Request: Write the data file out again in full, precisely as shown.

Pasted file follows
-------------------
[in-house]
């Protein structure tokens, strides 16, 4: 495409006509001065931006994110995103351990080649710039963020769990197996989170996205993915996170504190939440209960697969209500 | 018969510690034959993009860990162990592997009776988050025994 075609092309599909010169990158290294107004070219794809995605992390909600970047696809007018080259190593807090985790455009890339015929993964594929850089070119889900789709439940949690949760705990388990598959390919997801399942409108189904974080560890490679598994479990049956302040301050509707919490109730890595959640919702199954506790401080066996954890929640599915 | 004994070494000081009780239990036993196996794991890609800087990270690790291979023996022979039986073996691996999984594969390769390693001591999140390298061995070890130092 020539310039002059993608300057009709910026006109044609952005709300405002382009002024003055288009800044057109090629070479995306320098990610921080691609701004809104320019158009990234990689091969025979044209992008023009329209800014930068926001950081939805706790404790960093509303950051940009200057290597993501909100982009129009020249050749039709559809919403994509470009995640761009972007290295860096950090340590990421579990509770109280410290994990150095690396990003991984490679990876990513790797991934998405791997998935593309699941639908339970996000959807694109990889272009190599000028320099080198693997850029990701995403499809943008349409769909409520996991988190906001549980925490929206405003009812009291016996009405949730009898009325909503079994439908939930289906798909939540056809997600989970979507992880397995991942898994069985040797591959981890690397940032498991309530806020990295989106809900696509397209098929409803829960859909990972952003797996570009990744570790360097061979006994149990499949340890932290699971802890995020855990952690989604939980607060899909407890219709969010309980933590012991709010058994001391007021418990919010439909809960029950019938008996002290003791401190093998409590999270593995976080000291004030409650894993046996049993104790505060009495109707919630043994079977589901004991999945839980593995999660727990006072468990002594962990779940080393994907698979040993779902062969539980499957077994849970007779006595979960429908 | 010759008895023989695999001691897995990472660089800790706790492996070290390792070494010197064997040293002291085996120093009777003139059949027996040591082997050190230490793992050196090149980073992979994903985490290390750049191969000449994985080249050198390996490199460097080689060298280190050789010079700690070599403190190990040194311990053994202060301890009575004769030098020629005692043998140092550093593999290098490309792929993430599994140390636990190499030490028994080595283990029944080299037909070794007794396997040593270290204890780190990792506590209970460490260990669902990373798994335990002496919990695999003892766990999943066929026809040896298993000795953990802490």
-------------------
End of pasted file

[in-house]
């Protein structure tokens, strides 16, 4: 495409006509001065931006994110995103351990080649710039963020769990197996989170996205993915996170504190939440209960697969209500 | 018969510690034959993009860990162990592997009776988050025994 075609092309599909010169990158290294107004070219794809995605992390909600970047696809007018080259190593807090985790455009890339015929993964594929850089070119889900789709439940949690949760705990388990598959390919997801399942409108189904974080560890490679598994479990049956302040301050509707919490109730890595959640919702199954506790401080066996954890929640599915 | 004994070494000081009780239990036993196996794991890609800087990270690790291979023996022979039986073996691996999984594969390769390693001591999140390298061995070890130092 020539310039002059993608300057009709910026006109044609952005709300405002382009002024003055288009800044057109090629070479995306320098990610921080691609701004809104320019158009990234990689091969025979044209992008023009329209800014930068926001950081939805706790404790960093509303950051940009200057290597993501909100982009129009020249050749039709559809919403994509470009995640761009972007290295860096950090340590990421579990509770109280410290994990150095690396990003991984490679990876990513790797991934998405791997998935593309699941639908339970996000959807694109990889272009190599000028320099080198693997850029990701995403499809943008349409769909409520996991988190906001549980925490929206405003009812009291016996009405949730009898009325909503079994439908939930289906798909939540056809997600989970979507992880397995991942898994069985040797591959981890690397940032498991309530806020990295989106809900696509397209098929409803829960859909990972952003797996570009990744570790360097061979006994149990499949340890932290699971802890995020855990952690989604939980607060899909407890219709969010309980933590012991709010058994001391007021418990919010439909809960029950019938008996002290003791401190093998409590999270593995976080000291004030409650894993046996049993104790505060009495109707919630043994079977589901004991999945839980593995999660727990006072468990002594962990779940080393994907698979040993779902062969539980499957077994849970007779006595979960429908 | 010759008895023989695999001691897995990472660089800790706790492996070290390792070494010197064997040293002291085996120093009777003139059949027996040591082997050190230490793992050196090149980073992979994903985490290390750049191969000449994985080249050198390996490199460097080689060298280190050789010079700690070599403190190990040194311990053994202060301890009575004769030098020629005692043998140092550093593999290098490309792929993430599994140390636990190499030490028994080595283990029944080299037909070794007794396997040593270290204890780190990792506590209970460490260990669902990373798994335990002496919990695999003892766990999943066929026809040896298993000795953990802490």